Next in the line of discoveries was Little Sandy Bay, on the northeast side of Christian which also seemed undiscovered. It proved to be absolutely the most beautiful spot in a southwest breeze and was superior to Beckwith as you could get fairly close to shore with a keel boat, but definitely not good in breezes with north in them. We knew, in the early 70’s that Gordon Lightfoot had an exquisite 41 ft. wooden sloop – GOLDEN GOOSE, built by Vic Carpenter of Victoria Harbour, a highly talented builder indeed. Especially after his song, ‘In the Lee of Christian Island’, we often wondered if we would encounter him, but didn’t. But as the anchorage became more popular, we used to spin the tale about finding crumpled up sheet music in the woods, where someone was attempting to write songs but giving up – something about sailing near Christian Island. More often than not, people’s eyes would get as big as saucers, and exclaim, “you’re kidding… do you know what that means?”… all fun of course, especially after a few toners.
Our first trip “north” was in the late summer of 1974 in the Northern ¼ Ton. We made the trip going east from Beckwith to Beausoleil and then north up the inland channel to Peter Perry’s cottage near Snug Harbour, with an overnight stop in Indian Harbour – up bound and down bound. Many trips north followed thereafter and we soon discovered we could save a lot of time and aggravation by going direct from Hope Island to O’Donnell Point, where we would enter the channel beside Timber Island. This was a bit hair raising at first because we were strictly going by compass and landmarks through apparent passage ways, dodging reefs, etc.
All sorts of “discoveries” ensued. One of them included Echo Bay, which we discovered by pouring over the strip charts and picking out likely spots, which we would then check out. The long narrow entrance led to a T intersection and we chose the north arm which was beyond perfect. The entrance was shallow and with boulders, so you had to be really careful. But once past the entrance, it was a beautiful anchorage where you could have easily ridden out a hurricane. It was so cozy to be anchored in there in glass flat water while the west wind roared through the treetops.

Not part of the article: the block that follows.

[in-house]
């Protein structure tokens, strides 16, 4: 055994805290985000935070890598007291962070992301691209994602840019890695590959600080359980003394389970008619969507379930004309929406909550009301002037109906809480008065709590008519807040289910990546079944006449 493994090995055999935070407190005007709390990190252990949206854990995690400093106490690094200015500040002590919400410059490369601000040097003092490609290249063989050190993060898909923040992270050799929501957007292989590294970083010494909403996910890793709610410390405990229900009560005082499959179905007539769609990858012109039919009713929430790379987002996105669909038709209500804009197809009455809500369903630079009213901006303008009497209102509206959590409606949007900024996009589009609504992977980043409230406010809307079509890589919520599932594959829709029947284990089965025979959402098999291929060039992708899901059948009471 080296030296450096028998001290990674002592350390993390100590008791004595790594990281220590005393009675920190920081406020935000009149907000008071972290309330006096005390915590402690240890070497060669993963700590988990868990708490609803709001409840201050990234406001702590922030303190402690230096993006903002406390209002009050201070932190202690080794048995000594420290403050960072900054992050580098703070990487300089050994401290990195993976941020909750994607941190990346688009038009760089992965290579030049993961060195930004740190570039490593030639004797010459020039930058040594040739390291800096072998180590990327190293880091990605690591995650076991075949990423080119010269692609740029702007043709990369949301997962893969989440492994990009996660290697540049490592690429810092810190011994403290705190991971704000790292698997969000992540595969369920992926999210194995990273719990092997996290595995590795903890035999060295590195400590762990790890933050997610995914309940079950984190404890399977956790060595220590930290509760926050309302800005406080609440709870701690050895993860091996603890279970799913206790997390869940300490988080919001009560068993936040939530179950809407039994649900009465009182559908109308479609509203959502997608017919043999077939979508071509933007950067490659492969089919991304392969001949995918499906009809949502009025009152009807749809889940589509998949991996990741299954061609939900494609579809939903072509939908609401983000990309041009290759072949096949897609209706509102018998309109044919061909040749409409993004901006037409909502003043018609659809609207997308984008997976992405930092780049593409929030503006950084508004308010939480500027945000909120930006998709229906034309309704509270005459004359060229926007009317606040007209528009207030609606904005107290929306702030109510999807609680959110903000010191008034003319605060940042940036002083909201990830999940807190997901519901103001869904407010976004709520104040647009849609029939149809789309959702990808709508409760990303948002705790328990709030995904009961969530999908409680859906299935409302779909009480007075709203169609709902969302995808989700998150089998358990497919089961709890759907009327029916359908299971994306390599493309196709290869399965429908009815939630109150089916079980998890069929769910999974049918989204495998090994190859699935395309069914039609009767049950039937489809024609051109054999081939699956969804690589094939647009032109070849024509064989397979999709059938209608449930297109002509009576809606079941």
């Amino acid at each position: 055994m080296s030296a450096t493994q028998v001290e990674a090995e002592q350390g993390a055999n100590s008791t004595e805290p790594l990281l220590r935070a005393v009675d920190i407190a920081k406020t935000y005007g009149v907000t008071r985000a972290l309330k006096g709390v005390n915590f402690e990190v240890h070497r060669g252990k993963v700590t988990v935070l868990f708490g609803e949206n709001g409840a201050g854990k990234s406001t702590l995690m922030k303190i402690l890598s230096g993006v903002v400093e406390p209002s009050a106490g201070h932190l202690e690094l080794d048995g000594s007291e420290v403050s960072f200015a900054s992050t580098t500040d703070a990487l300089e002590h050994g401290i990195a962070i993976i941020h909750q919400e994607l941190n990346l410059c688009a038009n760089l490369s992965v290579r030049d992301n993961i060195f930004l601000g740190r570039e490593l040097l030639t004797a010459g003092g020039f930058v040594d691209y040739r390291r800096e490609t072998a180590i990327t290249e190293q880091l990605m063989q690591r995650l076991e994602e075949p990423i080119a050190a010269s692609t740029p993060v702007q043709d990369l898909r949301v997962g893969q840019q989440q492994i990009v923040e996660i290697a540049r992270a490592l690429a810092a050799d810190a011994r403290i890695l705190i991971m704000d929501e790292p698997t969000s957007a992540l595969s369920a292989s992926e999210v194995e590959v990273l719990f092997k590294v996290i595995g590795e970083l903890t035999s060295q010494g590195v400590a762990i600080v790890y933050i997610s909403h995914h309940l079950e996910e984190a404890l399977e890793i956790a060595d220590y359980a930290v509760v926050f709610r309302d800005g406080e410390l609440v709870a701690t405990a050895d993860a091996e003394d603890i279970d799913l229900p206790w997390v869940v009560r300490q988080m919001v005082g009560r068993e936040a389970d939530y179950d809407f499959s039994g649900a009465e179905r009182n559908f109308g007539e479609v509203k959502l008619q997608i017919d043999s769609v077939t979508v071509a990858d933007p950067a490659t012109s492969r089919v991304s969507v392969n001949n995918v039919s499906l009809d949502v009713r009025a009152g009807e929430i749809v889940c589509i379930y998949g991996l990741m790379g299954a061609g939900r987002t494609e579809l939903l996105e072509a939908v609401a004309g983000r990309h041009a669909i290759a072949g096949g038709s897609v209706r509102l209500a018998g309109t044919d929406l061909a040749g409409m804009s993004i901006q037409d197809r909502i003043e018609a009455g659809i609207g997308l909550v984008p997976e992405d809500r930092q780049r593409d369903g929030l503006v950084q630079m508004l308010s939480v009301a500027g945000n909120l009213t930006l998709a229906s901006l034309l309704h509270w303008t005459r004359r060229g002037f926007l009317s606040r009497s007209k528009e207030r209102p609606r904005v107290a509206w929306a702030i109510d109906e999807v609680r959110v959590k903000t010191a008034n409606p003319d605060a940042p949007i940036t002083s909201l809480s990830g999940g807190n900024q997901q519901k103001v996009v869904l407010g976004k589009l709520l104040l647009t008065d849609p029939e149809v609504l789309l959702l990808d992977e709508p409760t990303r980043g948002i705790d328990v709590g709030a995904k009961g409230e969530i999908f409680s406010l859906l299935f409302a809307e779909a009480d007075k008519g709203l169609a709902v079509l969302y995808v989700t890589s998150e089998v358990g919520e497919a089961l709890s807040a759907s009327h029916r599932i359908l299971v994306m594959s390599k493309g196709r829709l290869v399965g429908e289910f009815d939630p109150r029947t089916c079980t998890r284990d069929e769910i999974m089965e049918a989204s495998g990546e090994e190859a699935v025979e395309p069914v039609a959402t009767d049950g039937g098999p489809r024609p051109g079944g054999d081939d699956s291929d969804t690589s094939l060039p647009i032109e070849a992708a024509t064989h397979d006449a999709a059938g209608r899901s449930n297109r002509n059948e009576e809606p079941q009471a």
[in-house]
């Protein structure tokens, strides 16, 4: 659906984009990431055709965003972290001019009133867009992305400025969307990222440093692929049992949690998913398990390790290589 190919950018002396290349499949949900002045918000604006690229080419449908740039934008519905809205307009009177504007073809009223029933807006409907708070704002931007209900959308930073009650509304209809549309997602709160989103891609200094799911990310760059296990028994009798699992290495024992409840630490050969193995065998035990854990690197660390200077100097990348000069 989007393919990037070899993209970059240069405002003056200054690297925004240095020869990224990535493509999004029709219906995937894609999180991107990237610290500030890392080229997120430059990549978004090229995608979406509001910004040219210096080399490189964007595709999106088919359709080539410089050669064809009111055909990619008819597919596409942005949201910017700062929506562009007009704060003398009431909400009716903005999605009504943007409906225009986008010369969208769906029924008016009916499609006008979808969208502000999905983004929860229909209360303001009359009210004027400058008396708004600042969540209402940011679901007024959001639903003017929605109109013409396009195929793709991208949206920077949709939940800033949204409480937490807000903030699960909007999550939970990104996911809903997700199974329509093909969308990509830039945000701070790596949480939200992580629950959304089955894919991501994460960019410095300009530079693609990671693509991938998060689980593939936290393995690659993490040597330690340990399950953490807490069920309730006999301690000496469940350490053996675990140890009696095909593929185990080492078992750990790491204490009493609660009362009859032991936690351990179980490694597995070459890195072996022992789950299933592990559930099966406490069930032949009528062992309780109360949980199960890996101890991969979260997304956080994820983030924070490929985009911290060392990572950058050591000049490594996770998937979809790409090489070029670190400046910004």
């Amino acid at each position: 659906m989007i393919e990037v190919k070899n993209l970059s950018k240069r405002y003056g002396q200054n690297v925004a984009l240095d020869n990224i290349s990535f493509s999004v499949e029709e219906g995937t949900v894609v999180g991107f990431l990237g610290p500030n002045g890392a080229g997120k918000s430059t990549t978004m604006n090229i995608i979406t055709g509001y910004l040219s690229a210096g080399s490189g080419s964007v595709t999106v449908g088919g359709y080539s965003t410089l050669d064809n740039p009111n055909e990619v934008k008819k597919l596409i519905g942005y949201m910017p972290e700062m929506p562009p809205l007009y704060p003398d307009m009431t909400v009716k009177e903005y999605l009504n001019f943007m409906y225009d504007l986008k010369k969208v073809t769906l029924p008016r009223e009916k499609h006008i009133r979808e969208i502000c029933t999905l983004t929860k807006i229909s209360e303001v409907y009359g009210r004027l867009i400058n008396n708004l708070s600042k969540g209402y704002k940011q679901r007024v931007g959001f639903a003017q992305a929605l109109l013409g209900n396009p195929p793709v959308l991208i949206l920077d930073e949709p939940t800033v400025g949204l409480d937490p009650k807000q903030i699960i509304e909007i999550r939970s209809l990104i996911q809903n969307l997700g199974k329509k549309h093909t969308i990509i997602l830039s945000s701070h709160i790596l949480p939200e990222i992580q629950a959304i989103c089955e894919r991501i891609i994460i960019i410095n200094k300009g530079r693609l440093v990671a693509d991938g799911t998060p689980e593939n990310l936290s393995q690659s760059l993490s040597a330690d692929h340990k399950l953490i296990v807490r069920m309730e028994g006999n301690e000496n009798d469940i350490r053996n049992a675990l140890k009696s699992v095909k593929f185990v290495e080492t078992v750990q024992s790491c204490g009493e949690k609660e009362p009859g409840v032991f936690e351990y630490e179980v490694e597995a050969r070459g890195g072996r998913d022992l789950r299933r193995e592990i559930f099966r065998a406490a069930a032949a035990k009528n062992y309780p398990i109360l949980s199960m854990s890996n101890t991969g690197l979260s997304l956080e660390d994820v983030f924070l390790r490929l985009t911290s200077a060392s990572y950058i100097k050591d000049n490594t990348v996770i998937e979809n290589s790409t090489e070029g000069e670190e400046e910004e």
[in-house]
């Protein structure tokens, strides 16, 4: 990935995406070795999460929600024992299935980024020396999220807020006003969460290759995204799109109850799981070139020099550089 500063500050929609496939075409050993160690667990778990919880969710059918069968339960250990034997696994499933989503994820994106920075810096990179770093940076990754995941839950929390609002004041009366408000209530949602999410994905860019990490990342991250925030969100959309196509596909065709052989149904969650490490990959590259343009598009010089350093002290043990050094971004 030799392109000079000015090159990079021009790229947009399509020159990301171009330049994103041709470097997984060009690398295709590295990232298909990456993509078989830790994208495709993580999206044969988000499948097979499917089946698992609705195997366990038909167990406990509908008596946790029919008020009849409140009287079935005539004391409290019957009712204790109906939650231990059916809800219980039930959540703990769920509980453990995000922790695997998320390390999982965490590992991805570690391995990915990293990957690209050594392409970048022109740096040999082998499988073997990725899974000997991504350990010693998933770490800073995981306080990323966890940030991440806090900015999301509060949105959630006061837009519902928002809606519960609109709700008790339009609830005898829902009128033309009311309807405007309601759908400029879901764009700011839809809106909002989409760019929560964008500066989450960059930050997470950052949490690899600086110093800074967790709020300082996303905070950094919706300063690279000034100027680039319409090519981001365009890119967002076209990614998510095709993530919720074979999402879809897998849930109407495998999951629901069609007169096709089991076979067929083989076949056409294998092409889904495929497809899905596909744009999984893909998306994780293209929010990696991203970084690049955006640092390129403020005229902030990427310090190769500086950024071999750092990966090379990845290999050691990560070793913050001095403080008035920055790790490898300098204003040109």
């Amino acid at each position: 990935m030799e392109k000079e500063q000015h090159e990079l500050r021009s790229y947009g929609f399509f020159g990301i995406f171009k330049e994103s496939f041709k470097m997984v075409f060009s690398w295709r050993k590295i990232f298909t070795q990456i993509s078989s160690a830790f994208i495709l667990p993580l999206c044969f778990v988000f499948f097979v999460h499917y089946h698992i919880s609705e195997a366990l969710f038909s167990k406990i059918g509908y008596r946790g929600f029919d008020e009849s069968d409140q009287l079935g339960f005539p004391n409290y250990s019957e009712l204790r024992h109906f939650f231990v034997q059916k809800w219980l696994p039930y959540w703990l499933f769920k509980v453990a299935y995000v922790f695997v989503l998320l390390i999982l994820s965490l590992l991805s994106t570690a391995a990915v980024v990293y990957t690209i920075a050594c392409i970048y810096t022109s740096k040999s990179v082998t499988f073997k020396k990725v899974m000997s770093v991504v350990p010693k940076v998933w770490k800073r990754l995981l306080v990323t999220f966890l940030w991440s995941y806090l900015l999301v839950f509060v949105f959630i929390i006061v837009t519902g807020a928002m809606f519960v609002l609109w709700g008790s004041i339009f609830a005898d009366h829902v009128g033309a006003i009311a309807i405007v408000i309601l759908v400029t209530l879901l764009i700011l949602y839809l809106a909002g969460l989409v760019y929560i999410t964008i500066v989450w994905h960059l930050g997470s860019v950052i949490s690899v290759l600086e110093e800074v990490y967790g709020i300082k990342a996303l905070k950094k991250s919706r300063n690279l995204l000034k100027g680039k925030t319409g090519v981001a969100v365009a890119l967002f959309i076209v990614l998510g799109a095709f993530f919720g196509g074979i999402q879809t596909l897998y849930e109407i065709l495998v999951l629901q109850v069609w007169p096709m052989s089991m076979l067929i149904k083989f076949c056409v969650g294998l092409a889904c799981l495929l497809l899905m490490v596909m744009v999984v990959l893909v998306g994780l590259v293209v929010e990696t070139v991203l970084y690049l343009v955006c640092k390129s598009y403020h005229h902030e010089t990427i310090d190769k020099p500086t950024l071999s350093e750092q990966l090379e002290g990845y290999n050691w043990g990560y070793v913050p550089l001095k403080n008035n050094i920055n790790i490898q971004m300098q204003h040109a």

Another treasured discovery was what Peter Perry called, ‘Lost Lagoon’ on Franklin Island, just north of his cottage in the Walton Group. While visiting him in the summer of 1977, he took us via runabout to this amazing spot which was half way up the west shore of Franklin, opposite Louth Rock. One entered a somewhat narrow entrance, then hung a right and went down a relatively narrow but deep channel, which amounted to a lake within the island, more or less directly opposite Regatta Bay on the east side. What an amazing spot, which we came to many times in the ensuing years. Sometimes alone and sometimes with others – The Bessies, Vermulens, Arnotts and Fouberts (in the early days). We would spend weeks there with virtually limitless explorations possible – great fishing, and total privacy. This allowed dinghy trips out to the Minks and supply runs to Snug Harbour. We’d often stop for an afternoon at the Western Islands when south bound. It’s hard to imagine now, but we had Franklin Island to ourselves in those days too.
We did tend to favour the east shore in the early days, but did ‘do’ the west shore as well – just not as much. Our favourite routine for the west shore was to sail from Collingwood to MacGregor Harbour at Cape Croker. It too was a beautiful and relatively secluded anchorage and the perfect stop off point on route to Wingfield Basin, which we had visited once in 1974. From there we would basically ‘hit’ Tobermory for a couple of days in The Little Tub before some secluded anchorages on the south shore of Cove Island. Next stop would be Club Island, which is a magnificent anchorage west of Lonely Island. Thereafter would be Rattlesnake Harbour on Fitzwilliam Island, another beautiful and secluded anchorage (not anymore). These trips were usually with the Fouberts, Armstrongs, and Walls. Louie Foubert thought the girls would be afraid of the anchorage so he called it ‘Teddie Bear Cove’.
We often felt you could spend your life cruising the bay and never see it all. We are truly blessed!